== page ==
One of the biggest things on the daily "to-do list" for Japanese mixed martial arts (MMA) veteran Tatsuya Kawajiri is making sure he can put his daughter to sleep every night.
The 35-year-old brawler, recently signed to the world's premier MMA organisation Ultimate Fighting Championship (UFC), spends time playing with his little girl when not training every other day. She is clearly the other focus in his life, besides MMA.
He was speaking to reporters after an open workout held at Marina Bay Sands ahead of his bout with fellow debutant Sean Soriano on Saturday at the first-ever UFC held in Singapore and Southeast Asia.
Kawajiri is “definitely” against his daughter fighting competitively someday, but for now, his thoughts are focussed on getting stronger every day for his long-awaited UFC debut.
He has battled luminaries like Takanori Gomi, Caol Uno, Shinya Aoki, Gilbert Melendez, Josh Thomson and Eddie Alvarez in a long and storied career harking back to 2000.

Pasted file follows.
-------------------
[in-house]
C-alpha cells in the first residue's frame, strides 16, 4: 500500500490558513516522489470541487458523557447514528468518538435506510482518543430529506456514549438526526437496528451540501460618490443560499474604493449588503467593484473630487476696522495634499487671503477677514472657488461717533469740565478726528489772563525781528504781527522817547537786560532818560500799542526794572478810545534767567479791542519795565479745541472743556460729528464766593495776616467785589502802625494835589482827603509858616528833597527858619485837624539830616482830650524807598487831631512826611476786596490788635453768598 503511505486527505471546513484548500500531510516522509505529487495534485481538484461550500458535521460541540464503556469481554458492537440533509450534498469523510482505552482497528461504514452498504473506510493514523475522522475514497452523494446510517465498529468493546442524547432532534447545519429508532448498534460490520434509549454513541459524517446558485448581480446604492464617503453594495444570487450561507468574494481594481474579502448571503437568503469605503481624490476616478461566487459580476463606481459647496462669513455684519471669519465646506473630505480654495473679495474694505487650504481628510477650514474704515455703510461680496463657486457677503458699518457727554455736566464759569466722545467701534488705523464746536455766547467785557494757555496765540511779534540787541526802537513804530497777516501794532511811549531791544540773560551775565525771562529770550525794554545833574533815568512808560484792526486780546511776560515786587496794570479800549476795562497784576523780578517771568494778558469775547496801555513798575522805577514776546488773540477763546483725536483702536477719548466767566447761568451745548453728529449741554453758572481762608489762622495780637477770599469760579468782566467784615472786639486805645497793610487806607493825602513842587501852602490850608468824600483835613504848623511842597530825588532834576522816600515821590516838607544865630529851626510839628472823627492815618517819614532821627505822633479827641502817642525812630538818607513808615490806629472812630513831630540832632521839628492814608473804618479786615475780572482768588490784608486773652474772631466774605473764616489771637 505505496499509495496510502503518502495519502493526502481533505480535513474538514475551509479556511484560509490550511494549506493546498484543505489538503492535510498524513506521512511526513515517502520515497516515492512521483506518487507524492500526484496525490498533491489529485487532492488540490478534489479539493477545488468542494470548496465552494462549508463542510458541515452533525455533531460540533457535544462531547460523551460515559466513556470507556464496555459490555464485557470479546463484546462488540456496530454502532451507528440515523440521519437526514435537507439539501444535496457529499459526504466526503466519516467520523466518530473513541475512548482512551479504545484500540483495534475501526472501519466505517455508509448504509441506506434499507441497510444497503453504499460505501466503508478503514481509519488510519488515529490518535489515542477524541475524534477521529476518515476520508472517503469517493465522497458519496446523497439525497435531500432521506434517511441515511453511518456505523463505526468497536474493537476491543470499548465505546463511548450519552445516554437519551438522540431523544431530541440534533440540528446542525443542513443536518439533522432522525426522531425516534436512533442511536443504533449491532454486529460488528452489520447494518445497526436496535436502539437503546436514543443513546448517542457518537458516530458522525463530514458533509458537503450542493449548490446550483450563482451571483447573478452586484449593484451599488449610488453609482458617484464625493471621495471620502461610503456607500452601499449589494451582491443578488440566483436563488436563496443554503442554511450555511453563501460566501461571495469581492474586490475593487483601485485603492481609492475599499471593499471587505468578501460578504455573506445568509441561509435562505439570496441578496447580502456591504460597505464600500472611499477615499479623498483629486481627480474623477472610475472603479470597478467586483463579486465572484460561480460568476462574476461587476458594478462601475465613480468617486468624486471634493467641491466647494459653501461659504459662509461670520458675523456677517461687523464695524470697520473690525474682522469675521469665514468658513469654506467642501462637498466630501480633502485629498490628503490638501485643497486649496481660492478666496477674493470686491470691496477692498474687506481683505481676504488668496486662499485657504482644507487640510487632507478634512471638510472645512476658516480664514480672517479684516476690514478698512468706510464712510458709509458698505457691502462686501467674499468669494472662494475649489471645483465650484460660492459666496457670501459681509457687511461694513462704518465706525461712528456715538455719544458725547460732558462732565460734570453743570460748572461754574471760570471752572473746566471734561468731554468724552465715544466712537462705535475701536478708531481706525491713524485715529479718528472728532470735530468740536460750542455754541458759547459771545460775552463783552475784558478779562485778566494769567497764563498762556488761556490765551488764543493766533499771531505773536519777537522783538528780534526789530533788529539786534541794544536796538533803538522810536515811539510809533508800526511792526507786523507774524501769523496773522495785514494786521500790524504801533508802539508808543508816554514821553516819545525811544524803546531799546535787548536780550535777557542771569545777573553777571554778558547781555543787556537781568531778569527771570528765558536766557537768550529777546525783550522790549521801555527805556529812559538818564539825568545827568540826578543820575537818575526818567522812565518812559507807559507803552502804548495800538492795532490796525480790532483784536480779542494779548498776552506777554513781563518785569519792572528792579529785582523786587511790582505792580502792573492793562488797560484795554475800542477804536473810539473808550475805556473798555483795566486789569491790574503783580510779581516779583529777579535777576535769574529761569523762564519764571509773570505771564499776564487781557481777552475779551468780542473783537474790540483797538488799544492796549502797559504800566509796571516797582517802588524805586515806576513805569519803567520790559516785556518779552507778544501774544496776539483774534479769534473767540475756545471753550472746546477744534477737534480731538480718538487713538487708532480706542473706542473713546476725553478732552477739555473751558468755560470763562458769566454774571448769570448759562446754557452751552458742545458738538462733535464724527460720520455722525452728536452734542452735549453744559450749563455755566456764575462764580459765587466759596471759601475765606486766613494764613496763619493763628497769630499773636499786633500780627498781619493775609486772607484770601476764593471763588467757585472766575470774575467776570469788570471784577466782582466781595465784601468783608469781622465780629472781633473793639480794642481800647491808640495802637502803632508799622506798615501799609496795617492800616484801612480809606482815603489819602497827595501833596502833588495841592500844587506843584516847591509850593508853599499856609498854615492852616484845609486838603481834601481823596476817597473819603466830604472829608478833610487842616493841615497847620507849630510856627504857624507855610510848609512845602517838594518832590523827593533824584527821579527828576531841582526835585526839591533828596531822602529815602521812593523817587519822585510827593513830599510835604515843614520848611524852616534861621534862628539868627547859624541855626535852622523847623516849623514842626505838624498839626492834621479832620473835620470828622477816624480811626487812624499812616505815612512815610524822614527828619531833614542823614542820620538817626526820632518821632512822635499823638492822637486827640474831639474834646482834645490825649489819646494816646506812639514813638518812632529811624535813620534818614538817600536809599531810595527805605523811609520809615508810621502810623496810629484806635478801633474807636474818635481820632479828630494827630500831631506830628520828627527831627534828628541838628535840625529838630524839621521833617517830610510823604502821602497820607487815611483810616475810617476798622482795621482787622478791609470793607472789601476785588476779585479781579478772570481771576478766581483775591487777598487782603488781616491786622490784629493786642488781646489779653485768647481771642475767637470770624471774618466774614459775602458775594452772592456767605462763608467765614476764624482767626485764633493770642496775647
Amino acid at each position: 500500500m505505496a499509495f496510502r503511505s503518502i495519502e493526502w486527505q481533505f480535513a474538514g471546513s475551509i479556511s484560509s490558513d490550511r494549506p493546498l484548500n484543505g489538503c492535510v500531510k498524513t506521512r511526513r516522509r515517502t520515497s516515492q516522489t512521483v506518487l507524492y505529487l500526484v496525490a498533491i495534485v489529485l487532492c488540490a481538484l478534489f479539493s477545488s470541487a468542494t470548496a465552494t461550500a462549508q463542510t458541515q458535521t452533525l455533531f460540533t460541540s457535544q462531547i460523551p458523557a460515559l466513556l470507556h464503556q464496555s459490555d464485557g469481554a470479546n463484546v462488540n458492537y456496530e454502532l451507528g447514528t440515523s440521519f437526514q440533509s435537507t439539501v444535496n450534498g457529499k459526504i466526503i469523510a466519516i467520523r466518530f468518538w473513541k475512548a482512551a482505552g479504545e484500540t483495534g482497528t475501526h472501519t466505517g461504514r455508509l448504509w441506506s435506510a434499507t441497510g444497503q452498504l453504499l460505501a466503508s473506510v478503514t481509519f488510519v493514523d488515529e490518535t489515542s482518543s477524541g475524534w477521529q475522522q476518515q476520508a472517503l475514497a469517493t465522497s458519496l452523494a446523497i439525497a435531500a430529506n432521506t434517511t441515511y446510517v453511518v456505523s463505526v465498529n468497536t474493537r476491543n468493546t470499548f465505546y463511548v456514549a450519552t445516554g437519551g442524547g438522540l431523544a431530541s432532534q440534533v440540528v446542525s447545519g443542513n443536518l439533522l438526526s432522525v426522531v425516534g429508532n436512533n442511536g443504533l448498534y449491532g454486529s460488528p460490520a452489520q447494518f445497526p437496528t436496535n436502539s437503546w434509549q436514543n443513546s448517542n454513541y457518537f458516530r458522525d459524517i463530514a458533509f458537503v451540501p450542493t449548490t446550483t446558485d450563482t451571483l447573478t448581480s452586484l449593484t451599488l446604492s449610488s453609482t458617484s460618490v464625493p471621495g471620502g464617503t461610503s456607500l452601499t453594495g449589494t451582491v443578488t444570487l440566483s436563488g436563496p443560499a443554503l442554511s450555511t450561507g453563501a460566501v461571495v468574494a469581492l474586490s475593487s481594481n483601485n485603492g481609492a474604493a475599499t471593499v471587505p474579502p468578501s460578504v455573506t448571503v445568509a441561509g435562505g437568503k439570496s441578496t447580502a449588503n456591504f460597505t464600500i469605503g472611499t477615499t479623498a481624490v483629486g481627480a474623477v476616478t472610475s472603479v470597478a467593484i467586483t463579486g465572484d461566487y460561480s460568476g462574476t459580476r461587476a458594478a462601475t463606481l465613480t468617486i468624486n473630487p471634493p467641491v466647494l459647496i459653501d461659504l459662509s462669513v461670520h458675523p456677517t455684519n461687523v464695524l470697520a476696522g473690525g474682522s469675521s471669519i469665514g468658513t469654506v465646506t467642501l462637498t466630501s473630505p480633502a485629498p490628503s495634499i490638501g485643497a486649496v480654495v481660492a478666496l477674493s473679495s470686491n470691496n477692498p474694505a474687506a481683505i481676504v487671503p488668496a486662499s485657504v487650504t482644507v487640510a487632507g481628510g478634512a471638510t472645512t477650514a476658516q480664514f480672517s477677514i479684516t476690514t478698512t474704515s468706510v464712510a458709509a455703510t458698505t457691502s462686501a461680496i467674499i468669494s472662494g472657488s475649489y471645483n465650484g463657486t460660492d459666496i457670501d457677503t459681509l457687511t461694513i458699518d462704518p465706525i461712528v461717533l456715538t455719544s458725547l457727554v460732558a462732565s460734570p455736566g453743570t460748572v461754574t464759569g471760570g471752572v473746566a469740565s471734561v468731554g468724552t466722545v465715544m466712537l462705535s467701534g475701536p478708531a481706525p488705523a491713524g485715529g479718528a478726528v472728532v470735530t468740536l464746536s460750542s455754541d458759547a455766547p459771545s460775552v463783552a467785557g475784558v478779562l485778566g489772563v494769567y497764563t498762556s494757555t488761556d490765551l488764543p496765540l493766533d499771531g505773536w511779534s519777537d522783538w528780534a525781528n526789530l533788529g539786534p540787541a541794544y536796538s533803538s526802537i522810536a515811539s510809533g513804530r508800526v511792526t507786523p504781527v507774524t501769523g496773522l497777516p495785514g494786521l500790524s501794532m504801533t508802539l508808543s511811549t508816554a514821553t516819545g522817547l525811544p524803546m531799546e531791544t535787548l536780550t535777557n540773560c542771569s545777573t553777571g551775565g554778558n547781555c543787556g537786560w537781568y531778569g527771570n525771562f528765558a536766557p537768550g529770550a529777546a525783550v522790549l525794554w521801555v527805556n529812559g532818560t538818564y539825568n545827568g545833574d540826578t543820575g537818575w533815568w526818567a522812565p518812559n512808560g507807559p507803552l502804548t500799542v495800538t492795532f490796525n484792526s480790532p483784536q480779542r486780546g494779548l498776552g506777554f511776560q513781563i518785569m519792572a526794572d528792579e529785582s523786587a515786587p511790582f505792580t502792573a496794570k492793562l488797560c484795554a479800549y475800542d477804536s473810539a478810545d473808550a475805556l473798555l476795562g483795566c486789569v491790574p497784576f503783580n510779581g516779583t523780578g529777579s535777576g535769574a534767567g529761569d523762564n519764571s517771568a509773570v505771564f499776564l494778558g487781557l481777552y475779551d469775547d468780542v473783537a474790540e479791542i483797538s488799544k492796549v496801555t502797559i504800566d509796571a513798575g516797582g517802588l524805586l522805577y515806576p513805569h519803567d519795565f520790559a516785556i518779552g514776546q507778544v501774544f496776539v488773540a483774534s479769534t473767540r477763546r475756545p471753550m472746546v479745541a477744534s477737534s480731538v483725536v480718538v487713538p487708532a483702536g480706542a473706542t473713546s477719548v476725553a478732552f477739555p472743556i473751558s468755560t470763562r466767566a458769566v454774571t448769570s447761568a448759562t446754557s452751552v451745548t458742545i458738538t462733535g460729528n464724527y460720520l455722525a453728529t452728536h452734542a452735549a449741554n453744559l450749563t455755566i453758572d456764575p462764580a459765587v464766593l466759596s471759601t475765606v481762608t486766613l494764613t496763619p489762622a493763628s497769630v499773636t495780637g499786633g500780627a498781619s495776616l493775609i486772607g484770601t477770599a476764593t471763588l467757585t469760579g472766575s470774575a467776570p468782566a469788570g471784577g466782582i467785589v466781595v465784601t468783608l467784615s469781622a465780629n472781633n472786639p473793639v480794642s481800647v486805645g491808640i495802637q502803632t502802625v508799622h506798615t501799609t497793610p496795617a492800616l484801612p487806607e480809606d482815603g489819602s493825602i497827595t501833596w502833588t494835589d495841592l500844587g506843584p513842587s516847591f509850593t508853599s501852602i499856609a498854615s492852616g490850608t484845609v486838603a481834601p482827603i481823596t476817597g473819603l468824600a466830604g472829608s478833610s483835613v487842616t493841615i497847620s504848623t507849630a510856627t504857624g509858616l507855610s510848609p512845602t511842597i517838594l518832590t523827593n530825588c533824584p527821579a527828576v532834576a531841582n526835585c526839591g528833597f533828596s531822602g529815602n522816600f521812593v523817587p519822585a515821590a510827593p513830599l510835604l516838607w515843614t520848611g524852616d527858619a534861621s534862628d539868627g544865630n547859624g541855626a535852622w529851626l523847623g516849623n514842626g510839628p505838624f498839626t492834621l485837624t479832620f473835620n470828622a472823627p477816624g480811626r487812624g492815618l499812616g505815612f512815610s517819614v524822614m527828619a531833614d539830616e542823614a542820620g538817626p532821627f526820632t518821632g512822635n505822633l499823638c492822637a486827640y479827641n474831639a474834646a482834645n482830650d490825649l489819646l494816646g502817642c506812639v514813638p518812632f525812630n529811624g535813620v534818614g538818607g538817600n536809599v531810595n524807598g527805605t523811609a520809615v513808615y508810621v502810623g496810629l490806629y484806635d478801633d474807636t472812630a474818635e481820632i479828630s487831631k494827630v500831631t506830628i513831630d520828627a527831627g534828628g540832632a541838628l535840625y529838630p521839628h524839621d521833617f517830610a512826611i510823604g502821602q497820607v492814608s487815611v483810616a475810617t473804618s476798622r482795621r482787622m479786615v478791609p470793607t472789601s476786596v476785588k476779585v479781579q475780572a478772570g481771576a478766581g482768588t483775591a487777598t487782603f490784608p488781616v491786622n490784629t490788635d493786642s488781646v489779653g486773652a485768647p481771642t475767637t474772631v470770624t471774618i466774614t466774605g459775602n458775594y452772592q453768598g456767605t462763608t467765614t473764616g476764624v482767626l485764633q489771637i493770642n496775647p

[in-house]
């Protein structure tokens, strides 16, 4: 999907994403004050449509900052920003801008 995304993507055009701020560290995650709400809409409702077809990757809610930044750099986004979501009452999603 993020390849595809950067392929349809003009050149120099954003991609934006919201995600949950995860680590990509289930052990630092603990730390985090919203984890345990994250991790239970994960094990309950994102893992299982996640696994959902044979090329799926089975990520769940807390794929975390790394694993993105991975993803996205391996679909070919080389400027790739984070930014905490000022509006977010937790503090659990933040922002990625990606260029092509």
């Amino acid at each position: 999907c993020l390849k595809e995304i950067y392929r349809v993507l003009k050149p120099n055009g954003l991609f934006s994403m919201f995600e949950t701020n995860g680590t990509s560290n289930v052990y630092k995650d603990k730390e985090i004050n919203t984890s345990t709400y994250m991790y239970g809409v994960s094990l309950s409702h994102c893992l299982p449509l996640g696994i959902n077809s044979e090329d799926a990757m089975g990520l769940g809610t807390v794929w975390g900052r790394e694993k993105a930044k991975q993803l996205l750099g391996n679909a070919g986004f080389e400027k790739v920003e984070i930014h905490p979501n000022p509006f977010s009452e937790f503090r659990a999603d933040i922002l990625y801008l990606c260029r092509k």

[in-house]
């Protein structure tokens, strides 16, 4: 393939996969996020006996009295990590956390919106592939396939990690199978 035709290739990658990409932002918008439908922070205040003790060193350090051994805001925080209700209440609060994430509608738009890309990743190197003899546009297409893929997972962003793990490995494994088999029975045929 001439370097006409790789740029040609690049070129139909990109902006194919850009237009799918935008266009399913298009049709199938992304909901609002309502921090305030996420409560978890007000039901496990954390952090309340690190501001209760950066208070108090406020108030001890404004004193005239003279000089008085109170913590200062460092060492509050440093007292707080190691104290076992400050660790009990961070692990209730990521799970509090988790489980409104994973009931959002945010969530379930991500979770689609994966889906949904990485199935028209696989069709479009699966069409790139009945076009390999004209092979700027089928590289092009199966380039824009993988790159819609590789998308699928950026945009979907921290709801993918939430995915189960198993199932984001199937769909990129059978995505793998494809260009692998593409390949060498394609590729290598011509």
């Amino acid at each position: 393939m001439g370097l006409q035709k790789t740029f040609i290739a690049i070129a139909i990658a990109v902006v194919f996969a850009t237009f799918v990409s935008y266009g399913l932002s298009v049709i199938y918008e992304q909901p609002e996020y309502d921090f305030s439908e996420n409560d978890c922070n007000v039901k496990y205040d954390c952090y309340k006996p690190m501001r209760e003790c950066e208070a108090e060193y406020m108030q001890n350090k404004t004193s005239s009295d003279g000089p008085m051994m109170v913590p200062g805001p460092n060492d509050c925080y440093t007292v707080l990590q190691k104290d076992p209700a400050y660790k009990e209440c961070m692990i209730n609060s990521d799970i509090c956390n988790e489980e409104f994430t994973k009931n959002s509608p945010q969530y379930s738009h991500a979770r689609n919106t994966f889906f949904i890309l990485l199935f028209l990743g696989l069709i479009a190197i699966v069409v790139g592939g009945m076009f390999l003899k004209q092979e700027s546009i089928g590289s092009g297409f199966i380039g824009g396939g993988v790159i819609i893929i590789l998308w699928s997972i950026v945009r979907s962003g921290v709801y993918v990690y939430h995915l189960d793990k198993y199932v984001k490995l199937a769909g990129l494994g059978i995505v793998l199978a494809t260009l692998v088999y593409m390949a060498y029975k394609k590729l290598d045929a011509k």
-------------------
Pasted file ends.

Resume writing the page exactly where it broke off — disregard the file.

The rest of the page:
But fighting in the UFC has always been his dream right from the start and Kawajiri is looking to clinch three wins in 2014 and also make a run for the featherweight (66kg) championship belt.
“Finally I get to step onto the world’s best MMA stage, and this might just be my last chance, so I want to make sure that I do everything I can,” he said.
Kawajiri's most recent fight was on New Year's Eve 2012, when he defeated Michihiro Omigawa by unanimous decision.
Having had to go under the knife for an injury sustained in February 2013, he then spent six months just focusing on training - two times a day, six days a week - and took a break from fighting.
Being without a bout for all of 2013 left Kawajiri despondent, but his signing to UFC has renewed the spirit of a man nicknamed "The Crusher".
He will need all of it -- strength, technique, luck, motivation -- for Florida-based Soriano, who is undefeated with eight wins and zero losses.
Kawajiri is riding on a five-fight winning streak and has been undefeated in four fights since he dropped from lightweight (70kg) to featherweight.
"Cautious" was how he described his approach, but the seasoned fighter also said he will head into the octagon ready to give it his all as though it is his last fight ever.
“I want to break his heart, and I want him to go away thinking, ‘I don’t want to face this guy anymore’," said Kawajiri. "That’s how I fight.”